The US Missile Defense Agency (MDA) has awarded Lockheed Martin a contract worth around $500 million to expand the performance of the Aegis Weapon System for the protection of the strategic island of Guam from the Chinese missile threat.
“Lockheed Martin Rotary and Mission Systems have received a $527,740,864 Missile Defense Agency contract to expand the performance of the Aegis Weapon System to implement Integrated Air and Missile Defense capabilities on Guam,” the Department of Defense said in a press release issued on December 28.
The work on the project will be carried out over the next five years in Moorestown, New Jersey, with a scheduled completion date of December 31, 2027, as per the press release.
The MDA published a notice in July that said it intends to award a sole source contract to Lockheed Martin for the Aegis Guam System (AG) via a Request For Information (RFI) unless any alternate sources were found, which was highly improbable.
This was after the agency disclosed its chosen architecture for the defense of Guam against air and missile threats in March, which includes mobile units using the Aegis Combat System, the Standard Missile (SM)-3 and SM-6, the Patriot air-and-missile defense system, and the US Army’s Integrated Air and Missile Defense Battle Command System (IBCS) as well as maintaining the Terminal High Altitude Area Defense (THAAD) system already on Guam since 2013.
The current Guam missile defense architecture comprises the THAAD system and Aegis missile defense-capable Navy ships.
The overall plan seems to build upon that architecture by integrating the SM-3 and SM-6 ballistic missiles and Patriot air-and-missile defense system with the THAAD via the US Army’s IBCS. This command-and control-system connects sensors and shooters on the battlefield.
According to a previous interview with Lockheed Martin’s vice president and general manager of the company’s integrated warfare systems and sensors business, Jon Rambeau, the Aegis command and control suite will be the core of the architecture. The company expects to “provide the pipe to IBCS to access Army capabilities that will be residing on Guam” as well as provide “the battle link with the Lockheed Martin Command and Control Battle Management System (C2BMC).”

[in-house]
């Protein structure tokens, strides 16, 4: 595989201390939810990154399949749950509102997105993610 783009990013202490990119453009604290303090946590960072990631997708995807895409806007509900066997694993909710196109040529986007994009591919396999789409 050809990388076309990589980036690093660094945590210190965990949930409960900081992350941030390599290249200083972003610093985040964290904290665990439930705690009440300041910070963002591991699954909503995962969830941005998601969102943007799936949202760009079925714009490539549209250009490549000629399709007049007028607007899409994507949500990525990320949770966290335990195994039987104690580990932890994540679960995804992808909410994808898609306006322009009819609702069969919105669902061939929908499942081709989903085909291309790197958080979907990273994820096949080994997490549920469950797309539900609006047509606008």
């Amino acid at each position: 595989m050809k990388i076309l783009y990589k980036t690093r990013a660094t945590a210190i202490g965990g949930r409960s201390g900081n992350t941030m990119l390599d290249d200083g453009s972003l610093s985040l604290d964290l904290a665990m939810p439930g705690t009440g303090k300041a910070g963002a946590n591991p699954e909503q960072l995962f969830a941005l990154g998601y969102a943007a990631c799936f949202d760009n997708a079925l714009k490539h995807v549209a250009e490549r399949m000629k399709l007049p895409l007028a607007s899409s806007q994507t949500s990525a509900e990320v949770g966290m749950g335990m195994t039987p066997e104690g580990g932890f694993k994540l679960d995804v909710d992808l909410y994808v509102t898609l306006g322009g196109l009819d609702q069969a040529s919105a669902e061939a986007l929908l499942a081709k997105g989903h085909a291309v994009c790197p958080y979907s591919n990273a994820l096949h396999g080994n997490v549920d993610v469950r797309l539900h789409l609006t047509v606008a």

Such a missile defense architecture, the MDA believes, should be able to provide 360-degree protection against enemy cruise, ballistic, and hypersonic missiles.
It is also possible that the MDA could later incorporate more mid-range capable missile defense systems or add other capabilities like the Raytheon Lower-Tier Air & Missile Defense Sensor radar.
US Indo-Pacific Command (INDOPACOM)
The US Indo-Pacific Command (INDOPACOM) has been vocal about needing these defensive capabilities on Guam by 2026. It is strategically vital for future US military efforts to keep China from attacking Taiwan.
The island of Guam houses two strategic US bases: 1) Naval Base Guam and 2) Andersen Air Force Base (AFB). Naval Base Guam is a homeport for the two US Navy submarine tenders and four US Navy nuclear-powered submarines, and it supports the US Pacific Fleet forces.
While Andersen AFB hosts the US Air Force’s (USAF’s) B-1, B-2, or B-52 heavy bomber rotations from the American mainland. A new base has also been built between the above two military facilities, which share joint control.
Over the years, China’s People’s Liberation Army has developed a massive arsenal of long-range, precision-guided weapons to be fielded as layers of Anti Access/Area Denial (A2/AD) defenses to keep the US military from reaching key locations during large-scale conventional conflicts.
These comprise various surface-to-surface and air-to-surface missiles that can reach Guam, the US forward military hub outside the first island chain, and would undoubtedly be a key target for the PLA missiles.
As EurAsian Times reported earlier, China has been refining its ship-killing skills from striking large, carrier-sized targets to smaller ships and naval bases in a target range in Xinjiang’s remote Taklamakan desert with targets built in the shape of Guam, American aircraft carrier and at least two Arleigh Burke-class destroyers.
According to experts, the nature, location, and strikes on these mock-up layouts suggest the targets were meant for testing hypersonic anti-ship ballistic missiles (ASBMs).
China is known to have been developing several ASBMs, one of which is the land-based DF-26, also known as the “Guam Express,” because of its range of up to 3,000 miles (5,000km), enough to reach the island of Guam.
In 2020, China released a propaganda video depicting a simulated attack on Andersen AFB on Guam, making no effort to hide its intentions.
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